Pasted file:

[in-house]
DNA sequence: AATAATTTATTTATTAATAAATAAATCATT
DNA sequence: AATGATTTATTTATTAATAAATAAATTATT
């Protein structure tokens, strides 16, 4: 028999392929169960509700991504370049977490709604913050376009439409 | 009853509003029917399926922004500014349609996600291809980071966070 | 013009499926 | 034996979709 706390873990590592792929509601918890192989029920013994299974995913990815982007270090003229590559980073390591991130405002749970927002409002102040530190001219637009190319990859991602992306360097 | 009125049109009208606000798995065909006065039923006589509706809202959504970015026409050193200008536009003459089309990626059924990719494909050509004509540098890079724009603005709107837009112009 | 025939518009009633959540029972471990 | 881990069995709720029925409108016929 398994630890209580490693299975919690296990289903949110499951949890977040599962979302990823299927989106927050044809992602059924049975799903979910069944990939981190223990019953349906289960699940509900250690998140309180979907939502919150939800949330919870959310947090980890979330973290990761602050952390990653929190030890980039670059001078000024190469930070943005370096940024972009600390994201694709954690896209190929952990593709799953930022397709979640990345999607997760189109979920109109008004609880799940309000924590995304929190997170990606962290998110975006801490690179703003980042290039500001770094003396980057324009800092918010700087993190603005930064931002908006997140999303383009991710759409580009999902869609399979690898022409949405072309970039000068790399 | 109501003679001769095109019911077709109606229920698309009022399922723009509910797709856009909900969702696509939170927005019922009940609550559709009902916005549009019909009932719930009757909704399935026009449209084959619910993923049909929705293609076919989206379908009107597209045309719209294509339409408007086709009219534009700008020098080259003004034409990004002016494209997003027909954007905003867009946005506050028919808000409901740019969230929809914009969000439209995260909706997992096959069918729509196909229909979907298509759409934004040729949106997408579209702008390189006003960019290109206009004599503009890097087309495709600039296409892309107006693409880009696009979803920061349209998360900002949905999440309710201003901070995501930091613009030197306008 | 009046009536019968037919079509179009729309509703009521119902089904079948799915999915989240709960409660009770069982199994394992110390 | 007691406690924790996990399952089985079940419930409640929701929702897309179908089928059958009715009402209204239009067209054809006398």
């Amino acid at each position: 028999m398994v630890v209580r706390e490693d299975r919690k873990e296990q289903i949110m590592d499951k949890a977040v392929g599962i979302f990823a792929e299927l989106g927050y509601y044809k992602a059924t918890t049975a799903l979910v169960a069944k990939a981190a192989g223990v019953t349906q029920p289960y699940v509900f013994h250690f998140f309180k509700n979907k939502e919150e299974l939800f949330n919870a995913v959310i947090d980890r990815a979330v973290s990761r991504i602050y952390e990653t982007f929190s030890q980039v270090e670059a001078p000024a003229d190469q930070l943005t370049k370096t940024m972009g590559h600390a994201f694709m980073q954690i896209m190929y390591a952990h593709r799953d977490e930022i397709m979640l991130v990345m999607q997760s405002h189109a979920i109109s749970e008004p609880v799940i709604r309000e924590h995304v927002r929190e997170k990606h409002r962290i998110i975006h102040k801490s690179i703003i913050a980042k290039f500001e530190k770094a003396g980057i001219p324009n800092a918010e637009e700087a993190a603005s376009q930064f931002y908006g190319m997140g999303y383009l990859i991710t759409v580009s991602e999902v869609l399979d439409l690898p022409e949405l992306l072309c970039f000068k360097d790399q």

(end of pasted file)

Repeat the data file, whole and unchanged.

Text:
[in-house]
DNA sequence: AATAATTTATTTATTAATAAATAAATCATT
DNA sequence: AATGATTTATTTATTAATAAATAAATTATT
């Protein structure tokens, strides 16, 4: 028999392929169960509700991504370049977490709604913050376009439409 | 009853509003029917399926922004500014349609996600291809980071966070 | 013009499926 | 034996979709 706390873990590592792929509601918890192989029920013994299974995913990815982007270090003229590559980073390591991130405002749970927002409002102040530190001219637009190319990859991602992306360097 | 009125049109009208606000798995065909006065039923006589509706809202959504970015026409050193200008536009003459089309990626059924990719494909050509004509540098890079724009603005709107837009112009 | 025939518009009633959540029972471990 | 881990069995709720029925409108016929 398994630890209580490693299975919690296990289903949110499951949890977040599962979302990823299927989106927050044809992602059924049975799903979910069944990939981190223990019953349906289960699940509900250690998140309180979907939502919150939800949330919870959310947090980890979330973290990761602050952390990653929190030890980039670059001078000024190469930070943005370096940024972009600390994201694709954690896209190929952990593709799953930022397709979640990345999607997760189109979920109109008004609880799940309000924590995304929190997170990606962290998110975006801490690179703003980042290039500001770094003396980057324009800092918010700087993190603005930064931002908006997140999303383009991710759409580009999902869609399979690898022409949405072309970039000068790399 | 109501003679001769095109019911077709109606229920698309009022399922723009509910797709856009909900969702696509939170927005019922009940609550559709009902916005549009019909009932719930009757909704399935026009449209084959619910993923049909929705293609076919989206379908009107597209045309719209294509339409408007086709009219534009700008020098080259003004034409990004002016494209997003027909954007905003867009946005506050028919808000409901740019969230929809914009969000439209995260909706997992096959069918729509196909229909979907298509759409934004040729949106997408579209702008390189006003960019290109206009004599503009890097087309495709600039296409892309107006693409880009696009979803920061349209998360900002949905999440309710201003901070995501930091613009030197306008 | 009046009536019968037919079509179009729309509703009521119902089904079948799915999915989240709960409660009770069982199994394992110390 | 007691406690924790996990399952089985079940419930409640929701929702897309179908089928059958009715009402209204239009067209054809006398």
């Amino acid at each position: 028999m398994v630890v209580r706390e490693d299975r919690k873990e296990q289903i949110m590592d499951k949890a977040v392929g599962i979302f990823a792929e299927l989106g927050y509601y044809k992602a059924t918890t049975a799903l979910v169960a069944k990939a981190a192989g223990v019953t349906q029920p289960y699940v509900f013994h250690f998140f309180k509700n979907k939502e919150e299974l939800f949330n919870a995913v959310i947090d980890r990815a979330v973290s990761r991504i602050y952390e990653t982007f929190s030890q980039v270090e670059a001078p000024a003229d190469q930070l943005t370049k370096t940024m972009g590559h600390a994201f694709m980073q954690i896209m190929y390591a952990h593709r799953d977490e930022i397709m979640l991130v990345m999607q997760s405002h189109a979920i109109s749970e008004p609880v799940i709604r309000e924590h995304v927002r929190e997170k990606h409002r962290i998110i975006h102040k801490s690179i703003i913050a980042k290039f500001e530190k770094a003396g980057i001219p324009n800092a918010e637009e700087a993190a603005s376009q930064f931002y908006g190319m997140g999303y383009l990859i991710t759409v580009s991602e999902v869609l399979d439409l690898p022409e949405l992306l072309c970039f000068k360097d790399q």